The level of bad loans — ones judged highly unlikely to be repaid — rose to 13 percent of all outstanding credit from 12.68 percent in August, figures from the Bank of Spain showed.
It was the highest rate since current records began in 1962.
The value of the risky loans, mostly linked to the collapsed property sector, climbed by €3 billion euros from the previous month to €190.97 billion ($263 billion) in September.
Last year, the eurozone offered a loan of up to €100 billion to shore up the balance sheets of Spain's banks, swamped in bad loans since a property bubble imploded in 2008 plunging the country into a recession.
Spain, the euro zone's fourth-biggest economy, has drawn €41.3 billion euros from the rescue loan, which expires at the end of January.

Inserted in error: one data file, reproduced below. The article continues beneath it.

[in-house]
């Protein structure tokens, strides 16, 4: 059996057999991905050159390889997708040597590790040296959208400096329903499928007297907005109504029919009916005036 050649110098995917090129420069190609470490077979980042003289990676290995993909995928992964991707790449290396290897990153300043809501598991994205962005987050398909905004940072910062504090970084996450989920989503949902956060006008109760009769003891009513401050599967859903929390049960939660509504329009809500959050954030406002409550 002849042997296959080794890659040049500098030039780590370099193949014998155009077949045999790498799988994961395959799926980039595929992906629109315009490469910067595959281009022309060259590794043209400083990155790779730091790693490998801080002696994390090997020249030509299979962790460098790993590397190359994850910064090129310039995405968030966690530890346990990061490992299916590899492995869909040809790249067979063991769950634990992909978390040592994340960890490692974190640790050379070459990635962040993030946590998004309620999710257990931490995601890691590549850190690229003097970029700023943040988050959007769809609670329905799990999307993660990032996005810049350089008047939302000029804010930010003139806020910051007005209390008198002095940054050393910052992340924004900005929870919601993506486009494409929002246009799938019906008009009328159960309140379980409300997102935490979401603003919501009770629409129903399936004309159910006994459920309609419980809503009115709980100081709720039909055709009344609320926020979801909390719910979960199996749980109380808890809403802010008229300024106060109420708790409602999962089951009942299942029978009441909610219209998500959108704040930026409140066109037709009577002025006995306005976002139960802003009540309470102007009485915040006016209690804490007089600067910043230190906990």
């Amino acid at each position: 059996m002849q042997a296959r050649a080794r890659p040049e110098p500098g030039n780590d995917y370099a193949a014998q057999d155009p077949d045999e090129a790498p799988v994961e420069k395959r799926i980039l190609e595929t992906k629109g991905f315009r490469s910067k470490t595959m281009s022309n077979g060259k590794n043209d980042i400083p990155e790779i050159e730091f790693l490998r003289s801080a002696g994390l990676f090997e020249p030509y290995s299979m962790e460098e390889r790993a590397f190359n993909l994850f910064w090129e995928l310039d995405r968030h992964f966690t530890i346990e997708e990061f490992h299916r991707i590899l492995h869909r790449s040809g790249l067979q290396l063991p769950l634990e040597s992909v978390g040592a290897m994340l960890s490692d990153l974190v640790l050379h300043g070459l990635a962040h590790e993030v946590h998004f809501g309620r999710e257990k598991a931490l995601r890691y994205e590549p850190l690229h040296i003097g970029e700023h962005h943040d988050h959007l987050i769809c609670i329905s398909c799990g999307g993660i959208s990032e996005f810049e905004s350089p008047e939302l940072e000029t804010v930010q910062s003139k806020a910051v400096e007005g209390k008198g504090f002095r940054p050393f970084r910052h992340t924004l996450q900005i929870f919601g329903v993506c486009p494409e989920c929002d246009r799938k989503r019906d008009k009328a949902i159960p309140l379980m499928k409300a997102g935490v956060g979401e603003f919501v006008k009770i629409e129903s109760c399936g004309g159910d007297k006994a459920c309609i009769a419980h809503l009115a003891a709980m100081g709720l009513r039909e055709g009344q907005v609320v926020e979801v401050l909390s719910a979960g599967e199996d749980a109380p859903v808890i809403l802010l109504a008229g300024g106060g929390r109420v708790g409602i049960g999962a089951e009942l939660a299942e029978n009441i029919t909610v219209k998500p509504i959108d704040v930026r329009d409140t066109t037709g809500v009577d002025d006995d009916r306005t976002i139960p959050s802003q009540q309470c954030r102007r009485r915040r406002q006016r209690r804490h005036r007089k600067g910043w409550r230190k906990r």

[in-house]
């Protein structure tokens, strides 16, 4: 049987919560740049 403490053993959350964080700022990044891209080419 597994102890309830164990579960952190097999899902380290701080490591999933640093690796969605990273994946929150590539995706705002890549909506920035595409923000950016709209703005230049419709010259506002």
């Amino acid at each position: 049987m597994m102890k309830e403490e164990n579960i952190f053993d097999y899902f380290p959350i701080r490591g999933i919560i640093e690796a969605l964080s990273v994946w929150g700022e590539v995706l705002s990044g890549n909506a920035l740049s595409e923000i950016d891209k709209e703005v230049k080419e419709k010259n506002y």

Two of the international bodies behind the bailout, the European Commission and the International Monetary Fund, on Monday warned Madrid to be vigilant as the bailout winds up.
They said the sector was on the way to recovery but warned that lending to businesses had yet to pick up as economic risks remain for Spain. They urged Spain to monitor the recovering banking sector carefully.
Spain crawled out of recession in the third quarter, but economists warn of threats to its recovery. They say the unemployment rate — 25.98 percent in the third quarter of 2013 — will remain painfully high for years.